The Good News Begins in Jerusalem

After the prologue that picks up where the Gospel left off (1:1 -11), Luke first narrates the filling up of the Twelve (1:12-26), since they serve as the representatives of/to Israel. The coming of the Spirit then marks a new beginning (2:1-13; the Gentile world is already present in microcosm), followed by Peter's explanation of the phenomenon of tongues and the results (2:14-41). This is followed by a series of sketches that illustrate the early life of the church in Jerusalem-its common life (2:42-47; 4:32-37); its preaching and healing ministry (3:1-26; 5:12 -16) ; the opposition (4:1 -22 ; 5 :17- 42); and judgment within the community for o'testing the Spirit,, (5: I - I I ). What you will discover as you read is a new community that believes in Jesus but continues to live within Judaism.

Be looking also for two things that carry over from the last chapter of Luke's Gospel: (1) The disciples' ministry is primarily in the temple courts-the same temple courts cleansed by Jesus and made the arena of his final days of teaching (see Luke 19:45-21:38)-and (2) everything in this section is seen as fulfillment of very cardinal moments from the old Testament story: the end-time gift of the Spirit promised by Joel (Acts 2:16-21); the resurrection of Jesus, as David,s true heir (2:24-32); the present exaltation of Jesus as the exalted Lord of psalm 110: 1 (2:33-35); that the Messiah would suffer (3:17-23); that the promise to Abraham that he would bless the nations is about to be fulfilled, (3:25); that the rejected Jesus is the rejected cornerstone of psalm 118:22 (4:11) and the Messiah against whom the nations rage (4:25-26). Be on the watch for this motif as you continue through the rest of Acts.

The section ends (6:1-7) by noting that two groups have emerged within the community: Greek-speaking (Hellenistic) Jewish Christians and Aramaic-speaking (Jerusalem-based) Jewish Christians. The former of these, who belong to the Hellenistic synagogue in Jerusalem, become the key to the next expansion. Note how verse 7 brings this panel to a conclusion.


The Good News Spreads to Judea and Samaria

Note that this section picks up where the last one left off. you will see that the gospel has made significant inroads into the Greek-speaking synagogue (6:8-15). The first two of the leaders mentioned in 6:5 (Stephen and Philip) are responsible for the next phase of the story. Stephen's speech (ch. 7), patterned after such passages as Nehemiah 9:6-37 and Psalms 105 and 106, takes up the two crucial issues-from their accusation (Acts 6:I3)-where the new wine cannot be contained in the old wine skins (Luke 5:36-39): (1) the temple (God does not dwell in buildings made by hands, in fulfillment of Isa 66:1-2) and (2) the law (the true lawbreakers are those who crucified Jesus, not the believers).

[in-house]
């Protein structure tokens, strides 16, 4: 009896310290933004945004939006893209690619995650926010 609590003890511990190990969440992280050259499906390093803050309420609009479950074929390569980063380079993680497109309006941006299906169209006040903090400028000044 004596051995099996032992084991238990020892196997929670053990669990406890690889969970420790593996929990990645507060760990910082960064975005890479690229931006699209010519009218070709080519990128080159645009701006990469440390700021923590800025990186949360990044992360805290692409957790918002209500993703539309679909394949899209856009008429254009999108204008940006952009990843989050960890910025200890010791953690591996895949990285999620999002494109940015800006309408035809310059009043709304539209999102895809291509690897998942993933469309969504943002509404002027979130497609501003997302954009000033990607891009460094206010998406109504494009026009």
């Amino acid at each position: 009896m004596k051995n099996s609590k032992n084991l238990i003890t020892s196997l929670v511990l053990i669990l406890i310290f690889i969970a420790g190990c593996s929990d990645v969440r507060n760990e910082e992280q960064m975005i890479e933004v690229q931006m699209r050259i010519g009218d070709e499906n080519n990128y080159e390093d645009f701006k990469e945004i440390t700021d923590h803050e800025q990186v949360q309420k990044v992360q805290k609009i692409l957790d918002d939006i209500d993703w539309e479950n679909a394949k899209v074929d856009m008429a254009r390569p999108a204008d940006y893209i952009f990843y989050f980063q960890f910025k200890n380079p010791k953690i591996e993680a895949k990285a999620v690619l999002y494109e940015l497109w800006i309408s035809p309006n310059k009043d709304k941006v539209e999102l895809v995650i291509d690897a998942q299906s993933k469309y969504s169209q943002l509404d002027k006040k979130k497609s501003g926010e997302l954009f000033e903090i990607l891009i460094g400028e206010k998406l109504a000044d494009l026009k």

Especially watch for the role of Moses in this speech-that he who was "rejected" by Israel (Acts 7 :23-29 , 35, 39) also foretold that God would send them "a prophet like me from your own people" (v.37), who was also rejected (vv. 51-52).

Next comes the expansion to Samaria and to a Gentile proselyte through Philip's ministry (ch. 8); note here that Jesus is understood to be Isaiah's suffering servant (w. 32-35). The panel then concludes with the conversion of one of the chief leaders of the opposition in the Hellenistic synagogue-Saul of Tarsus, who will be responsible (for the most part) for the next two phases of the expansion (Asia, Europe). Note how Saul is first introduced (8:1, 3); you might also want to look ahead to the two instances where Paul himself repeats this story (22:1-21; 26:2-23), in both cases emphasizing his role in the Gentile mission. Again, watch how 9:31 sums up and thus concludes this section.


The Good News Spreads to the Gentiles

Note how Luke begins and ends this panel with Peter stories (9:32- 43; 12:1-19). The first one is intended to set the stage for the Cornelius story and to remind you that the apostles continue to do mighty works. The conversion of Cornelius is so important that Luke narrates it twice (10:1-48; 11:1-18). The significance is that the first Gentile was brought to faith, not through the Hellenists (who might be suspect in Jerusalem), but through Peter, resistant though he is. The whole is orchestrated by the Holy Spirit. When criticized in Jerusalem, Peter tells the story all over again. Because of the work of the Spirit, Peter could not hinder God (11:17). Jerusalem is amazed: "even the Gentiles" (v. 18) get in on the good news. Also crucial to this panel is the founding of the church in Antioch by the Hellenists (vv. 19-30), since it will be the sending church for the mission to Asia and Europe. The Peter story with